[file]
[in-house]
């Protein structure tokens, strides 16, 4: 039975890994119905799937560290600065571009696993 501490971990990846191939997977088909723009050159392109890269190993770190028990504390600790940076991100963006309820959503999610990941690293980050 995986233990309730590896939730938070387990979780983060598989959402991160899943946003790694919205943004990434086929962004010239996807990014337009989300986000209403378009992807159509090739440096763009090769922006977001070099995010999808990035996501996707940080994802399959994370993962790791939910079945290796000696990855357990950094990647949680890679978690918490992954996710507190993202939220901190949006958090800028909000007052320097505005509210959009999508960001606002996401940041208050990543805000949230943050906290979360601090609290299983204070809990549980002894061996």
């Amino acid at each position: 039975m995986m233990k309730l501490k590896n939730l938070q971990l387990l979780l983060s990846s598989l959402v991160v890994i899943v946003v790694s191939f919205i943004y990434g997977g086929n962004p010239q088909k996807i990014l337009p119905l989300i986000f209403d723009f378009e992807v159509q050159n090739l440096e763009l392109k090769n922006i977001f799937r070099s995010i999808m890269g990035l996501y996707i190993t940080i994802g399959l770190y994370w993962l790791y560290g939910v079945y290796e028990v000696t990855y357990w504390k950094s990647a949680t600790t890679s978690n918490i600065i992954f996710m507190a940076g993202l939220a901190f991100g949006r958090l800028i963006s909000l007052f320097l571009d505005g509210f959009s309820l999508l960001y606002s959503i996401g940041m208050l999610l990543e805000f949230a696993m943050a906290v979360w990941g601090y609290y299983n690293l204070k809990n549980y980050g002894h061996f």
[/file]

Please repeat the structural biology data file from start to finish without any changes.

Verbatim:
[in-house]
């Protein structure tokens, strides 16, 4: 039975890994119905799937560290600065571009696993 501490971990990846191939997977088909723009050159392109890269190993770190028990504390600790940076991100963006309820959503999610990941690293980050 995986233990309730590896939730938070387990979780983060598989959402991160899943946003790694919205943004990434086929962004010239996807990014337009989300986000209403378009992807159509090739440096763009090769922006977001070099995010999808990035996501996707940080994802399959994370993962790791939910079945290796000696990855357990950094990647949680890679978690918490992954996710507190993202939220901190949006958090800028909000007052320097505005509210959009999508960001606002996401940041208050990543805000949230943050906290979360601090609290299983204070809990549980002894061996």
């Amino acid at each position: 039975m995986m233990k309730l501490k590896n939730l938070q971990l387990l979780l983060s990846s598989l959402v991160v890994i899943v946003v790694s191939f919205i943004y990434g997977g086929n962004p010239q088909k996807i990014l337009p119905l989300i986000f209403d723009f378009e992807v159509q050159n090739l440096e763009l392109k090769n922006i977001f799937r070099s995010i999808m890269g990035l996501y996707i190993t940080i994802g399959l770190y994370w993962l790791y560290g939910v079945y290796e028990v000696t990855y357990w504390k950094s990647a949680t600790t890679s978690n918490i600065i992954f996710m507190a940076g993202l939220a901190f991100g949006r958090l800028i963006s909000l007052f320097l571009d505005g509210f959009s309820l999508l960001y606002s959503i996401g940041m208050l999610l990543e805000f949230a696993m943050a906290v979360w990941g601090y609290y299983n690293l204070k809990n549980y980050g002894h061996f």